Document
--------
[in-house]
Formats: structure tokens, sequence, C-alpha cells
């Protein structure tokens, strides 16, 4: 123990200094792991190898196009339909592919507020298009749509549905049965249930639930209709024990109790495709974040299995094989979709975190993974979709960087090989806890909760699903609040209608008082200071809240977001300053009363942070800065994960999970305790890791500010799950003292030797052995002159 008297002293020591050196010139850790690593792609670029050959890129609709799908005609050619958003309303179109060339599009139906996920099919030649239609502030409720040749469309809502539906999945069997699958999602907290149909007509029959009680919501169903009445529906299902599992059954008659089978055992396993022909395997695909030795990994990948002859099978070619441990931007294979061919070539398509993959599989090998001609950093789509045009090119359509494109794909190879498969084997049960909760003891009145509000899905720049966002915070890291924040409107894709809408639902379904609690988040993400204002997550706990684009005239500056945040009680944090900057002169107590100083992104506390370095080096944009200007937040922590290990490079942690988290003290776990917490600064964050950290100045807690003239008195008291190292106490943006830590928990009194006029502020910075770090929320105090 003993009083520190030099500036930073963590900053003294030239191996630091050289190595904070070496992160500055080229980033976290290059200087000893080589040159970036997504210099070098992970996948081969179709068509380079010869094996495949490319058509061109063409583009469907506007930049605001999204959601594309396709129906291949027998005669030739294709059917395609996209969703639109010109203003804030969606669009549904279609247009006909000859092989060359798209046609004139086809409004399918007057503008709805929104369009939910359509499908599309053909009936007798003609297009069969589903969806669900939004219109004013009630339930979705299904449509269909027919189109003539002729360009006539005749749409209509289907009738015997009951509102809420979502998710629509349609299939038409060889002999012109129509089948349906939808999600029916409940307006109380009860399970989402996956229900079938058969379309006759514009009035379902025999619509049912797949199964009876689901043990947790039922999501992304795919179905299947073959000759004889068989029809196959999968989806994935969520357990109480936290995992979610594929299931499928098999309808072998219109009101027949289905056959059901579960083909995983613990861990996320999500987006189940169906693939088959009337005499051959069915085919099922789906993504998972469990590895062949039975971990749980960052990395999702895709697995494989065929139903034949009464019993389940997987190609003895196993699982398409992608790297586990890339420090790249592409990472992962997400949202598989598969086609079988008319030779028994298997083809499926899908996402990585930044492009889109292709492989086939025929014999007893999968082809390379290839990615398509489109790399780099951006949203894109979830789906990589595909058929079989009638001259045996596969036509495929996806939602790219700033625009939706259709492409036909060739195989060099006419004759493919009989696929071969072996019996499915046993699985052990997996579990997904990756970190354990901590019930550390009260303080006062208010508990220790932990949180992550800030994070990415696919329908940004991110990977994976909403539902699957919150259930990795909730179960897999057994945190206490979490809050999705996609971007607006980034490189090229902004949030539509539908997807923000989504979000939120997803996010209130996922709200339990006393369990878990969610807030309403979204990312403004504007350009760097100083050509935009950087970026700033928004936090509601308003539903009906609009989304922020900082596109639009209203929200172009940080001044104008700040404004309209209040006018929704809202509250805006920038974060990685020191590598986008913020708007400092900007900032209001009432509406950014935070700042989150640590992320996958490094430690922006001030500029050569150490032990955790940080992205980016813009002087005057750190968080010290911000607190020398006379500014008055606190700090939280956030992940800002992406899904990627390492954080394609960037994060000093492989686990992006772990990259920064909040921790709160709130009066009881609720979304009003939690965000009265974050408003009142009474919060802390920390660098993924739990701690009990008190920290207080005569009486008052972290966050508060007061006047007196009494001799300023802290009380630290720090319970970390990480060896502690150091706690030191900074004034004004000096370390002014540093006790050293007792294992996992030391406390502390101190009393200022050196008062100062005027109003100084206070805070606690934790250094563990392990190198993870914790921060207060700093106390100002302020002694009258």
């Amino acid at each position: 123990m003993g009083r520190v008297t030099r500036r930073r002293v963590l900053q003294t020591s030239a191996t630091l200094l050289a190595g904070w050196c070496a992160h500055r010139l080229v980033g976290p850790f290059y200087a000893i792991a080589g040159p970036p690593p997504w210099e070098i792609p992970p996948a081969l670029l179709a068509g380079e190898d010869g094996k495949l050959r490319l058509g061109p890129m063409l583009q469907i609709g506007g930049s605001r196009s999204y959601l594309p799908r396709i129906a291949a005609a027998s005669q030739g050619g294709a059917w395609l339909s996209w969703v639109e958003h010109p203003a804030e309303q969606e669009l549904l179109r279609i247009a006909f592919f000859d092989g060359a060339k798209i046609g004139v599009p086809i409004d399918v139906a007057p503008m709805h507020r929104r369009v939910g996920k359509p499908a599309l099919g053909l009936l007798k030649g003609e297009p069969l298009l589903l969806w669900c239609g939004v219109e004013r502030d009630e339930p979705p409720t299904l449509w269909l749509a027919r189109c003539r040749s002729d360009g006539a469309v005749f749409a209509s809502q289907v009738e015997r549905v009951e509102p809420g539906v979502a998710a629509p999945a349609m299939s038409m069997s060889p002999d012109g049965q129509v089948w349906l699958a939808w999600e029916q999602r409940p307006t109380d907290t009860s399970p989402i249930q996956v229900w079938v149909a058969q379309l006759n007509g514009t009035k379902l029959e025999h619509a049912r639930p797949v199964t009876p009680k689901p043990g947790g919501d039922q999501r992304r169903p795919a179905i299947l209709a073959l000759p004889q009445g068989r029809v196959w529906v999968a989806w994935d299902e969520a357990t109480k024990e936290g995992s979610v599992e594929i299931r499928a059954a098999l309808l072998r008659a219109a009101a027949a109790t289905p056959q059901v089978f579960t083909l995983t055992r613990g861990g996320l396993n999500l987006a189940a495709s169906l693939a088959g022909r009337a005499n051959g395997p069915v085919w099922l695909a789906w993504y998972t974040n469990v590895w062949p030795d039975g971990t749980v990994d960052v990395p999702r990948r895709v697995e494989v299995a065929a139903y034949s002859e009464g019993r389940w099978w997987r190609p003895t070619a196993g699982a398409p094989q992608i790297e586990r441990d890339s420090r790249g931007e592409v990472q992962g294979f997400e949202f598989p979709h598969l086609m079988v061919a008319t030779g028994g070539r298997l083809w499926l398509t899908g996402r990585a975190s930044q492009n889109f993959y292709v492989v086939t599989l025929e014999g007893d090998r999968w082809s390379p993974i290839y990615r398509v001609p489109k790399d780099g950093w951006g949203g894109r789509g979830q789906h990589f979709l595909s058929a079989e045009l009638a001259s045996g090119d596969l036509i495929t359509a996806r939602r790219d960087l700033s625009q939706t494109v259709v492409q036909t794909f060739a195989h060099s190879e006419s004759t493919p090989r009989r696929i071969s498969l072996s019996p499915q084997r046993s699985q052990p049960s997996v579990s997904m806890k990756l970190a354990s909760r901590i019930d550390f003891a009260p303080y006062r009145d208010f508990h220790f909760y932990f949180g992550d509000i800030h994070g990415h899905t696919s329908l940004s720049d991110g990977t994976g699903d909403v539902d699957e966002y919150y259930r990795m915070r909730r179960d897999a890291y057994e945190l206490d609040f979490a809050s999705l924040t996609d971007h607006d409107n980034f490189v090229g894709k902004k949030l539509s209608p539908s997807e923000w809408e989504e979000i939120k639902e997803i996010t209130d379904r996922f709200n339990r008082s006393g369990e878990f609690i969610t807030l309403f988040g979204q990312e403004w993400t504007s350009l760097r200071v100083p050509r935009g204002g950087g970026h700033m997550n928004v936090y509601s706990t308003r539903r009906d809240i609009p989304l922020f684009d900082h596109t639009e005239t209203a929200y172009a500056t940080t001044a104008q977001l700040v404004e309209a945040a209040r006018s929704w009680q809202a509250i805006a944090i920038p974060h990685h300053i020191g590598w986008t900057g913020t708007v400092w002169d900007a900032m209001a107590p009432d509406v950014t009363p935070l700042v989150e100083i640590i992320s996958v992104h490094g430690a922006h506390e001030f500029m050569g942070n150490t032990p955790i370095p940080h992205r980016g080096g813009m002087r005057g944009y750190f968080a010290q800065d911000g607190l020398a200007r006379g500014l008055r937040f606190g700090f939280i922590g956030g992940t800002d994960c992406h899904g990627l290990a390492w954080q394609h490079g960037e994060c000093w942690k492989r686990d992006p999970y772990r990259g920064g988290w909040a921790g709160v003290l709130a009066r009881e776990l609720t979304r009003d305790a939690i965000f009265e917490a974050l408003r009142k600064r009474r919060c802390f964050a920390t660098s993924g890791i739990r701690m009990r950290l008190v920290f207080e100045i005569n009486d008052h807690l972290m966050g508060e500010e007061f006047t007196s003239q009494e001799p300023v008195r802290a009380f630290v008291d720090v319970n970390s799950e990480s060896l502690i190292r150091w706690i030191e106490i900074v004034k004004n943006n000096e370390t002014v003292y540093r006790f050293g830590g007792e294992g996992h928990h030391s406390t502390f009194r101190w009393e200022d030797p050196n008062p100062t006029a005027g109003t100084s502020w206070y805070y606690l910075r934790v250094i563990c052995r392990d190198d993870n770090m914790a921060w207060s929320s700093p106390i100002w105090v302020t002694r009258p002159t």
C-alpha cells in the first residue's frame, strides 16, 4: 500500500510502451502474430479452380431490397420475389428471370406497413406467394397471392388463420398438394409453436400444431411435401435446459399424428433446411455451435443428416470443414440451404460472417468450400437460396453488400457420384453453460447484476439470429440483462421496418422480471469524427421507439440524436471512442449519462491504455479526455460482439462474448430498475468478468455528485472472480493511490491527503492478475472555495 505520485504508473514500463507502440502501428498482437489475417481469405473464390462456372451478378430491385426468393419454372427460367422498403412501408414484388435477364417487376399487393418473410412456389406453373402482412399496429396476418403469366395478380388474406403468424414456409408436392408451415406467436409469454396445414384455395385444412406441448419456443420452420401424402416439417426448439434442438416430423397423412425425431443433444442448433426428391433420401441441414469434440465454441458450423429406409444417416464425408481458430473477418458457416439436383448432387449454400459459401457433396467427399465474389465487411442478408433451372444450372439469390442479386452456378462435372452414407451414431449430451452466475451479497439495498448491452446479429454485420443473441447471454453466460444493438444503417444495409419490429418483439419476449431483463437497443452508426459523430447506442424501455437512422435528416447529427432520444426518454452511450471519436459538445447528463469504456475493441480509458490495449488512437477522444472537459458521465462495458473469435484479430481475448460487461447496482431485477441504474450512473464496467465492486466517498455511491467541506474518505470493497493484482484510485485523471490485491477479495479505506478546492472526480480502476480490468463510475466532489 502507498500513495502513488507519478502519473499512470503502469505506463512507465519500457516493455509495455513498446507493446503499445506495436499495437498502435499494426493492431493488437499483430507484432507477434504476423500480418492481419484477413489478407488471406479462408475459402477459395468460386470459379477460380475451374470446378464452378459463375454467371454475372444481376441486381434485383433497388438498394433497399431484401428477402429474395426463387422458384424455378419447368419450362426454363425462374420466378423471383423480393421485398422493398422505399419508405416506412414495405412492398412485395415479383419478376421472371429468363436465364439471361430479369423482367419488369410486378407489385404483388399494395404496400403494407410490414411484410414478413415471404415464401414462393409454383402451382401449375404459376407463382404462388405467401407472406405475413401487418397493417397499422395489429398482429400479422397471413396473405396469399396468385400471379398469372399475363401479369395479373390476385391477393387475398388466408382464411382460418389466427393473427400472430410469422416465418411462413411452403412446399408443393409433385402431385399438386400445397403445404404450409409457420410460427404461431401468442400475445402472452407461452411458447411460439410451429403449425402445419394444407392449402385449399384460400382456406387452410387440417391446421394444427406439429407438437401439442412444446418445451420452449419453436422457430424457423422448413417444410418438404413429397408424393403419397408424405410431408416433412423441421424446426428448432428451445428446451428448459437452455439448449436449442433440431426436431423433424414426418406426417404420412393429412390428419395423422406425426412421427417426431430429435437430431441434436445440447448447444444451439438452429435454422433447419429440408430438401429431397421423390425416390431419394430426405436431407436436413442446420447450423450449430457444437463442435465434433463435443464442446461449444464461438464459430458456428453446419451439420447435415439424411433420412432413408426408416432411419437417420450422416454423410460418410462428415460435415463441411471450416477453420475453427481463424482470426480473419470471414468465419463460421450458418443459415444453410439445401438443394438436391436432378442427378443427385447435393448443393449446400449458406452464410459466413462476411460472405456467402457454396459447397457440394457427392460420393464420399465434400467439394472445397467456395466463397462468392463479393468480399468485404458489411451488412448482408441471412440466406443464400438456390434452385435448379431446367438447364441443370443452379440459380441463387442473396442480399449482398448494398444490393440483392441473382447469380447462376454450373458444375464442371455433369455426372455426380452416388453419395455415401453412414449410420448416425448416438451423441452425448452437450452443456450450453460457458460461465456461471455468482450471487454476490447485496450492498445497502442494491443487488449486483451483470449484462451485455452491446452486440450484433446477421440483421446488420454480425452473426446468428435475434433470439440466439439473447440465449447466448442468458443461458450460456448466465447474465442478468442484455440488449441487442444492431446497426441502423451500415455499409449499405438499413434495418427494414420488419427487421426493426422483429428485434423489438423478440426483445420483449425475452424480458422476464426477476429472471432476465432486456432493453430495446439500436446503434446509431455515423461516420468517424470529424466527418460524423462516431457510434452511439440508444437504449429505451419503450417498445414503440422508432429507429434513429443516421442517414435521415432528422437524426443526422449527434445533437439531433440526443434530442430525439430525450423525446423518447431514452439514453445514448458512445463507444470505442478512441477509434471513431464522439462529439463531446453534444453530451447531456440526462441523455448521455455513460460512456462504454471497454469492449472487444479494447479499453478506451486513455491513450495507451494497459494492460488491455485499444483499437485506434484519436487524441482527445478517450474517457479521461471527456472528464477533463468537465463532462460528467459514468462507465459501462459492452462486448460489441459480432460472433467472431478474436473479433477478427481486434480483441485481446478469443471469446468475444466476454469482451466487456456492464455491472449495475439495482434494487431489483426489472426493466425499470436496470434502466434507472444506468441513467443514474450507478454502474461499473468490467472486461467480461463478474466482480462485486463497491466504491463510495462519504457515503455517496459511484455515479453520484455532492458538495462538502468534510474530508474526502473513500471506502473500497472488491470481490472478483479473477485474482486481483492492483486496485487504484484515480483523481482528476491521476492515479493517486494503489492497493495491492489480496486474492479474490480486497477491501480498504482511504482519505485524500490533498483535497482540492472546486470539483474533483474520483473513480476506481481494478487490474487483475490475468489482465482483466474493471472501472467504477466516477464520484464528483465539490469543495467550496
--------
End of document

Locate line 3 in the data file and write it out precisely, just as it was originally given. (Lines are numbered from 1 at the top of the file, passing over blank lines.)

């Protein structure tokens, strides 16, 4: 123990200094792991190898196009339909592919507020298009749509549905049965249930639930209709024990109790495709974040299995094989979709975190993974979709960087090989806890909760699903609040209608008082200071809240977001300053009363942070800065994960999970305790890791500010799950003292030797052995002159 008297002293020591050196010139850790690593792609670029050959890129609709799908005609050619958003309303179109060339599009139906996920099919030649239609502030409720040749469309809502539906999945069997699958999602907290149909007509029959009680919501169903009445529906299902599992059954008659089978055992396993022909395997695909030795990994990948002859099978070619441990931007294979061919070539398509993959599989090998001609950093789509045009090119359509494109794909190879498969084997049960909760003891009145509000899905720049966002915070890291924040409107894709809408639902379904609690988040993400204002997550706990684009005239500056945040009680944090900057002169107590100083992104506390370095080096944009200007937040922590290990490079942690988290003290776990917490600064964050950290100045807690003239008195008291190292106490943006830590928990009194006029502020910075770090929320105090 003993009083520190030099500036930073963590900053003294030239191996630091050289190595904070070496992160500055080229980033976290290059200087000893080589040159970036997504210099070098992970996948081969179709068509380079010869094996495949490319058509061109063409583009469907506007930049605001999204959601594309396709129906291949027998005669030739294709059917395609996209969703639109010109203003804030969606669009549904279609247009006909000859092989060359798209046609004139086809409004399918007057503008709805929104369009939910359509499908599309053909009936007798003609297009069969589903969806669900939004219109004013009630339930979705299904449509269909027919189109003539002729360009006539005749749409209509289907009738015997009951509102809420979502998710629509349609299939038409060889002999012109129509089948349906939808999600029916409940307006109380009860399970989402996956229900079938058969379309006759514009009035379902025999619509049912797949199964009876689901043990947790039922999501992304795919179905299947073959000759004889068989029809196959999968989806994935969520357990109480936290995992979610594929299931499928098999309808072998219109009101027949289905056959059901579960083909995983613990861990996320999500987006189940169906693939088959009337005499051959069915085919099922789906993504998972469990590895062949039975971990749980960052990395999702895709697995494989065929139903034949009464019993389940997987190609003895196993699982398409992608790297586990890339420090790249592409990472992962997400949202598989598969086609079988008319030779028994298997083809499926899908996402990585930044492009889109292709492989086939025929014999007893999968082809390379290839990615398509489109790399780099951006949203894109979830789906990589595909058929079989009638001259045996596969036509495929996806939602790219700033625009939706259709492409036909060739195989060099006419004759493919009989696929071969072996019996499915046993699985052990997996579990997904990756970190354990901590019930550390009260303080006062208010508990220790932990949180992550800030994070990415696919329908940004991110990977994976909403539902699957919150259930990795909730179960897999057994945190206490979490809050999705996609971007607006980034490189090229902004949030539509539908997807923000989504979000939120997803996010209130996922709200339990006393369990878990969610807030309403979204990312403004504007350009760097100083050509935009950087970026700033928004936090509601308003539903009906609009989304922020900082596109639009209203929200172009940080001044104008700040404004309209209040006018929704809202509250805006920038974060990685020191590598986008913020708007400092900007900032209001009432509406950014935070700042989150640590992320996958490094430690922006001030500029050569150490032990955790940080992205980016813009002087005057750190968080010290911000607190020398006379500014008055606190700090939280956030992940800002992406899904990627390492954080394609960037994060000093492989686990992006772990990259920064909040921790709160709130009066009881609720979304009003939690965000009265974050408003009142009474919060802390920390660098993924739990701690009990008190920290207080005569009486008052972290966050508060007061006047007196009494001799300023802290009380630290720090319970970390990480060896502690150091706690030191900074004034004004000096370390002014540093006790050293007792294992996992030391406390502390101190009393200022050196008062100062005027109003100084206070805070606690934790250094563990392990190198993870914790921060207060700093106390100002302020002694009258």